Just Dye It: Nike Moves to Limit Water Pollution
Last week, Nike announced a partnership with a strangely-named Dutch company: DyeCoo. The “coo” refers to carbon dioxide (one molecule of carbon, two of oxygen). DyeCoo has developed a commercial process to pressurize carbon dioxide until it reaches a state where it takes on the properties of both liquid and gas. In that state, the carbon dioxide can be used to dye synthetic fabrics, like polyester. What’s so incredible about this process is that it doesn’t use water.
Right now, dyeing fabric uses tremendous amounts of water. Nike says it takes 100 to 150 liters of water to dye one kilogram of fabric, the weight of five or so T-shirts. Dye factories have to process that water, along with the additional tons generated by bleaching and other textile processing, and dispose of it. Often, they dump the wastewater into nearby rivers.
To get a sense of how much damage the textile industry can do to water, consider that in India the courts shut down one city’s entire dyeing industry—hundreds of factories that employed tens of thousands of people—because of the damage the chemicals were doing to the water quality of the Noyyal River, once an important source of water for agricultural irrigation. And when Greenpeace investigated a handful of textile factories in China last summer, its researchers found hazardous chemicals flowing into rivers, even after the wastewater had gone through some processing. The World Bank has some country-specific data on water pollution, and in 2007 attributed to the Chinese textile industry about 20 percent of the country’s organic water pollutants.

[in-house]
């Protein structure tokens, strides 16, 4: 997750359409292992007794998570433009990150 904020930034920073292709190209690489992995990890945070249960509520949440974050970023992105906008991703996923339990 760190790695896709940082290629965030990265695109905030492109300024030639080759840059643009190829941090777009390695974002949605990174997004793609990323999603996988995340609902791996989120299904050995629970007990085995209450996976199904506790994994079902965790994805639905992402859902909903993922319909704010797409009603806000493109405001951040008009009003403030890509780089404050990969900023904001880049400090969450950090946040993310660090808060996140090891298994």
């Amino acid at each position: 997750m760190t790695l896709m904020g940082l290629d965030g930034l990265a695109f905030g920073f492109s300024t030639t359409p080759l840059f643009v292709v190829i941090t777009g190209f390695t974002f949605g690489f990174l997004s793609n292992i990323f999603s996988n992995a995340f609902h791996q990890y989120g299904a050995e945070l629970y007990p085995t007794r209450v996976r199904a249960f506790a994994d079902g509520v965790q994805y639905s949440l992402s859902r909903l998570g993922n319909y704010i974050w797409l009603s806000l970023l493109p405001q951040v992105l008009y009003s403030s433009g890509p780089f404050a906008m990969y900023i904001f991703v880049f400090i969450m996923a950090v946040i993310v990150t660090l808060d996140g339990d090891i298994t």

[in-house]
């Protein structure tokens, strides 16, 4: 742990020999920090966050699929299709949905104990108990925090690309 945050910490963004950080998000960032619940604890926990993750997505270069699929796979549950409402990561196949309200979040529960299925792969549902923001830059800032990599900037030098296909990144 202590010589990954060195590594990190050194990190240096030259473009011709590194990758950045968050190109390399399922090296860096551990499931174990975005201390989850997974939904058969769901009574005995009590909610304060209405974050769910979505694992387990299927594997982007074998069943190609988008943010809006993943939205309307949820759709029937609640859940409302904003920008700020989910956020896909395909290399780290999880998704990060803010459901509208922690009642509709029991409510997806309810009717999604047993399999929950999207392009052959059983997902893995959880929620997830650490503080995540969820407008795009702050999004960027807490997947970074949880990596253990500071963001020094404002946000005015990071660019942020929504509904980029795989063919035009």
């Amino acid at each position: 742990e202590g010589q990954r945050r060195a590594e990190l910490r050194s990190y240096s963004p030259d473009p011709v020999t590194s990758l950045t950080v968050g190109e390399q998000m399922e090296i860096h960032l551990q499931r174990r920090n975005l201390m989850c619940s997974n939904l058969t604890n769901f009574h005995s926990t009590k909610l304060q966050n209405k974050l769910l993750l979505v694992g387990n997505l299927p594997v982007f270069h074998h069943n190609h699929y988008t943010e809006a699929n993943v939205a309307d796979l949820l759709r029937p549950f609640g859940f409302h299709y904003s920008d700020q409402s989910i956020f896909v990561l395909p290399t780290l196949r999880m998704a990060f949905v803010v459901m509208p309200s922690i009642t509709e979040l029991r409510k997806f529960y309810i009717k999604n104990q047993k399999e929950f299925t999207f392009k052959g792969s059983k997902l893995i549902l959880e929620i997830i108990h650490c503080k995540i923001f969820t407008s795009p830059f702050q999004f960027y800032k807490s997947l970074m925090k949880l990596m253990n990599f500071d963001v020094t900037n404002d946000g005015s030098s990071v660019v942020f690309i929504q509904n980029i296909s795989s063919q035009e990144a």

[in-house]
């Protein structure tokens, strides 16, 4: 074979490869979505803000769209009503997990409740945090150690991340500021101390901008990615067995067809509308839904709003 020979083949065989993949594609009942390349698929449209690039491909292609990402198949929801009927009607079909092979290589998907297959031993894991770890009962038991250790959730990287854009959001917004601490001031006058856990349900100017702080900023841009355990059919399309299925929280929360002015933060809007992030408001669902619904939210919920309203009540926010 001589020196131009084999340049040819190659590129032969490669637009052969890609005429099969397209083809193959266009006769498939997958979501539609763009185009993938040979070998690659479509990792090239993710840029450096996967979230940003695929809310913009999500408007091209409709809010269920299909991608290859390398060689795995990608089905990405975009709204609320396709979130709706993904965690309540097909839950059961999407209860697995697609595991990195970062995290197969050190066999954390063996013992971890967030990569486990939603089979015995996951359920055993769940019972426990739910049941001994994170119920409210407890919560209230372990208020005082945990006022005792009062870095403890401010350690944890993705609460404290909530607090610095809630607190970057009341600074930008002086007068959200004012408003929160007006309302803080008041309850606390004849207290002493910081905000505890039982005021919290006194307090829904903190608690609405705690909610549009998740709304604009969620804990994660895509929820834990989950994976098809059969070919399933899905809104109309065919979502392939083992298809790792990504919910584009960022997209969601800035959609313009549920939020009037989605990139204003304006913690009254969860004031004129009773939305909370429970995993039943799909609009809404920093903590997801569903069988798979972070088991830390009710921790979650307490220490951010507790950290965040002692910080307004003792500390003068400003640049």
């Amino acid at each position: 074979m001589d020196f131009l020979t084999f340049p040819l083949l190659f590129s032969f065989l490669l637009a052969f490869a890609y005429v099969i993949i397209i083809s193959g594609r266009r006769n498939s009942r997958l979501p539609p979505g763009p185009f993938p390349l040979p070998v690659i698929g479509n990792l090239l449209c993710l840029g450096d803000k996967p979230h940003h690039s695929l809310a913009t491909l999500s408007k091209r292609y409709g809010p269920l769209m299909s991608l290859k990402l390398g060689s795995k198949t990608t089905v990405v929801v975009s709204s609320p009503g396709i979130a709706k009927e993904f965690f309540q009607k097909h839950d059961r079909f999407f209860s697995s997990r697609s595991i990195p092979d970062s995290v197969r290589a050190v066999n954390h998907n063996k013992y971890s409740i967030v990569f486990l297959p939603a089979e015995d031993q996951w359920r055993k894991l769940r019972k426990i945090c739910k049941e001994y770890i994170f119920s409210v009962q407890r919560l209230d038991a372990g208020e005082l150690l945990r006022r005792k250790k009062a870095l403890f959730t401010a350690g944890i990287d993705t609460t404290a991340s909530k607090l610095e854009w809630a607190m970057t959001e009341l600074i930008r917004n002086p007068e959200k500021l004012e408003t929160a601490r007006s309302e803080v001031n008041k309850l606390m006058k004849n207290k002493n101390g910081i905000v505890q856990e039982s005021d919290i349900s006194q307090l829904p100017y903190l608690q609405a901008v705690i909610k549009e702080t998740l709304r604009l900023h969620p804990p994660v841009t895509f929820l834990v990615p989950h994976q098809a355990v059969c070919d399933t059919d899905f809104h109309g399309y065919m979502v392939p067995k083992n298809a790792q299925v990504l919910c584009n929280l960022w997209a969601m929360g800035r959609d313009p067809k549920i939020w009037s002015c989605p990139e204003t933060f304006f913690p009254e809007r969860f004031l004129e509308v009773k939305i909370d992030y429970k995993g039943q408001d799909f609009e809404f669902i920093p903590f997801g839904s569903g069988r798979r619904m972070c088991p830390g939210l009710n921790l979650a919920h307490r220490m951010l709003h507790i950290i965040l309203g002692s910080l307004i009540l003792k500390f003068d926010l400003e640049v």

As a result of Greenpeace’s campaign, a handful of companies, including Nike, pledged to stop using all hazardous chemicals. Dyeing isn’t the only process that contributes to river pollution, but eliminating water from this one step will help. Through its partnership with DyeCoo, Nike’s going to be manufacturing “cutting edge” items, dyed without water. The company says it aims to scale this technology toward “larger production volumes.”
DyeCoo has a couple of competitors. A waterless dyeing company called AirDye helped produce a collection of clothes for the designer label Costello Tagliapietra, which appeared during New York Fashion Week back in 2009. The technology that DyeCoo relies on has been around for decades; their innovation is a machine that could make the process work at a commercial scale. If a company as big as Nike can adopt this technology, it could push the textile industry toward an ideal production process, in which zero chemicals spew from factories into once-potable rivers.